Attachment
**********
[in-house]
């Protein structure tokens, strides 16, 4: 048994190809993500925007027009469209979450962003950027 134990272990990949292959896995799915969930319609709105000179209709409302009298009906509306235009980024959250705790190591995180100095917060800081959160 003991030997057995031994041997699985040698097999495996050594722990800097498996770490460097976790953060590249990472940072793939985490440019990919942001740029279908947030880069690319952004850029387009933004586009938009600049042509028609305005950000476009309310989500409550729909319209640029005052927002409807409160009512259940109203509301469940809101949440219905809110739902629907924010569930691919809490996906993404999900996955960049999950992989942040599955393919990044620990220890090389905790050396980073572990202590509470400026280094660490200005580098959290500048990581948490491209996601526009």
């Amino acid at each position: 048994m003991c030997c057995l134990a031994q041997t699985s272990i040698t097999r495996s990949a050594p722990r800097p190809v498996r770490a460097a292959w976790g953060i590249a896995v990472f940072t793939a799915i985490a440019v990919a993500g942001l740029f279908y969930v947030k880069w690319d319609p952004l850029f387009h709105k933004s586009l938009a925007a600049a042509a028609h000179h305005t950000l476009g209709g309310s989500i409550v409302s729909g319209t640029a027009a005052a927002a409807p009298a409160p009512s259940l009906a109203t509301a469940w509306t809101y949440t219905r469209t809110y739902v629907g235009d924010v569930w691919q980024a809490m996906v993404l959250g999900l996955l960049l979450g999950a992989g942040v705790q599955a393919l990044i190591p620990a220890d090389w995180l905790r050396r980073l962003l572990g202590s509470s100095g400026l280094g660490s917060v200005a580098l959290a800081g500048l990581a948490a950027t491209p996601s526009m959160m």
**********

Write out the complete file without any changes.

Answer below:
[in-house]
């Protein structure tokens, strides 16, 4: 048994190809993500925007027009469209979450962003950027 134990272990990949292959896995799915969930319609709105000179209709409302009298009906509306235009980024959250705790190591995180100095917060800081959160 003991030997057995031994041997699985040698097999495996050594722990800097498996770490460097976790953060590249990472940072793939985490440019990919942001740029279908947030880069690319952004850029387009933004586009938009600049042509028609305005950000476009309310989500409550729909319209640029005052927002409807409160009512259940109203509301469940809101949440219905809110739902629907924010569930691919809490996906993404999900996955960049999950992989942040599955393919990044620990220890090389905790050396980073572990202590509470400026280094660490200005580098959290500048990581948490491209996601526009």
């Amino acid at each position: 048994m003991c030997c057995l134990a031994q041997t699985s272990i040698t097999r495996s990949a050594p722990r800097p190809v498996r770490a460097a292959w976790g953060i590249a896995v990472f940072t793939a799915i985490a440019v990919a993500g942001l740029f279908y969930v947030k880069w690319d319609p952004l850029f387009h709105k933004s586009l938009a925007a600049a042509a028609h000179h305005t950000l476009g209709g309310s989500i409550v409302s729909g319209t640029a027009a005052a927002a409807p009298a409160p009512s259940l009906a109203t509301a469940w509306t809101y949440t219905r469209t809110y739902v629907g235009d924010v569930w691919q980024a809490m996906v993404l959250g999900l996955l960049l979450g999950a992989g942040v705790q599955a393919l990044i190591p620990a220890d090389w995180l905790r050396r980073l962003l572990g202590s509470s100095g400026l280094g660490s917060v200005a580098l959290a800081g500048l990581a948490a950027t491209p996601s526009m959160m």